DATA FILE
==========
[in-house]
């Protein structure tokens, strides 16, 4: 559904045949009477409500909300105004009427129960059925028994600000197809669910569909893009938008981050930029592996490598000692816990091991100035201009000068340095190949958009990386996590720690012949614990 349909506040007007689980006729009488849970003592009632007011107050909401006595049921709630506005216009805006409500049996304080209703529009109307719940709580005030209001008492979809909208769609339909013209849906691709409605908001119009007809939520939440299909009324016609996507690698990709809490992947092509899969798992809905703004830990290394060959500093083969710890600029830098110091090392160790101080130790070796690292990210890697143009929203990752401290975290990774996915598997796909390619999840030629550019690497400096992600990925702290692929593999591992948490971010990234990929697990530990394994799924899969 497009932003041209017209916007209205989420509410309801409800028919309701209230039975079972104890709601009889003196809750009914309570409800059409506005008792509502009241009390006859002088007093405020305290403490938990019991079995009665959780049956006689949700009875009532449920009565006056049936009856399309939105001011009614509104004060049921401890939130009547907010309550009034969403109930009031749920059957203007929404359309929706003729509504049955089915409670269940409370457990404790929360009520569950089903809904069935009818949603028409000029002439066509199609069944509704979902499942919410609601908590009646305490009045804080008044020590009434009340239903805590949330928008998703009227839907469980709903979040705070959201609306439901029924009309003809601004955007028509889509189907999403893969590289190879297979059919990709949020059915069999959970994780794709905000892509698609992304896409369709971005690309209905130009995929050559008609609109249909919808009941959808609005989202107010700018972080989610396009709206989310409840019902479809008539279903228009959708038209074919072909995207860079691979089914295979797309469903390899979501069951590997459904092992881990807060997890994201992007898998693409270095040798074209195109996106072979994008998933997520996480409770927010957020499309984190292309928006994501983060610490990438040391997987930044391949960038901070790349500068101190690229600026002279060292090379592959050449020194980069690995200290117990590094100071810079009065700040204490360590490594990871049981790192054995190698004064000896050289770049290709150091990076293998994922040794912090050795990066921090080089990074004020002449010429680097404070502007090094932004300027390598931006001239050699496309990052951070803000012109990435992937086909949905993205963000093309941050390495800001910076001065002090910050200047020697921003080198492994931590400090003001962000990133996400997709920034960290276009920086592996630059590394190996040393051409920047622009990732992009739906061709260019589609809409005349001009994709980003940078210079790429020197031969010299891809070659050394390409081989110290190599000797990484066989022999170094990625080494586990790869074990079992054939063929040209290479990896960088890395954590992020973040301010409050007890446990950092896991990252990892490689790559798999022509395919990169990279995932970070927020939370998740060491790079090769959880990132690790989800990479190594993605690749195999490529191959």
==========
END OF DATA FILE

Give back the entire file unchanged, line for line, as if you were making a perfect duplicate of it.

[in-house]
């Protein structure tokens, strides 16, 4: 559904045949009477409500909300105004009427129960059925028994600000197809669910569909893009938008981050930029592996490598000692816990091991100035201009000068340095190949958009990386996590720690012949614990 349909506040007007689980006729009488849970003592009632007011107050909401006595049921709630506005216009805006409500049996304080209703529009109307719940709580005030209001008492979809909208769609339909013209849906691709409605908001119009007809939520939440299909009324016609996507690698990709809490992947092509899969798992809905703004830990290394060959500093083969710890600029830098110091090392160790101080130790070796690292990210890697143009929203990752401290975290990774996915598997796909390619999840030629550019690497400096992600990925702290692929593999591992948490971010990234990929697990530990394994799924899969 497009932003041209017209916007209205989420509410309801409800028919309701209230039975079972104890709601009889003196809750009914309570409800059409506005008792509502009241009390006859002088007093405020305290403490938990019991079995009665959780049956006689949700009875009532449920009565006056049936009856399309939105001011009614509104004060049921401890939130009547907010309550009034969403109930009031749920059957203007929404359309929706003729509504049955089915409670269940409370457990404790929360009520569950089903809904069935009818949603028409000029002439066509199609069944509704979902499942919410609601908590009646305490009045804080008044020590009434009340239903805590949330928008998703009227839907469980709903979040705070959201609306439901029924009309003809601004955007028509889509189907999403893969590289190879297979059919990709949020059915069999959970994780794709905000892509698609992304896409369709971005690309209905130009995929050559008609609109249909919808009941959808609005989202107010700018972080989610396009709206989310409840019902479809008539279903228009959708038209074919072909995207860079691979089914295979797309469903390899979501069951590997459904092992881990807060997890994201992007898998693409270095040798074209195109996106072979994008998933997520996480409770927010957020499309984190292309928006994501983060610490990438040391997987930044391949960038901070790349500068101190690229600026002279060292090379592959050449020194980069690995200290117990590094100071810079009065700040204490360590490594990871049981790192054995190698004064000896050289770049290709150091990076293998994922040794912090050795990066921090080089990074004020002449010429680097404070502007090094932004300027390598931006001239050699496309990052951070803000012109990435992937086909949905993205963000093309941050390495800001910076001065002090910050200047020697921003080198492994931590400090003001962000990133996400997709920034960290276009920086592996630059590394190996040393051409920047622009990732992009739906061709260019589609809409005349001009994709980003940078210079790429020197031969010299891809070659050394390409081989110290190599000797990484066989022999170094990625080494586990790869074990079992054939063929040209290479990896960088890395954590992020973040301010409050007890446990950092896991990252990892490689790559798999022509395919990169990279995932970070927020939370998740060491790079090769959880990132690790989800990479190594993605690749195999490529191959």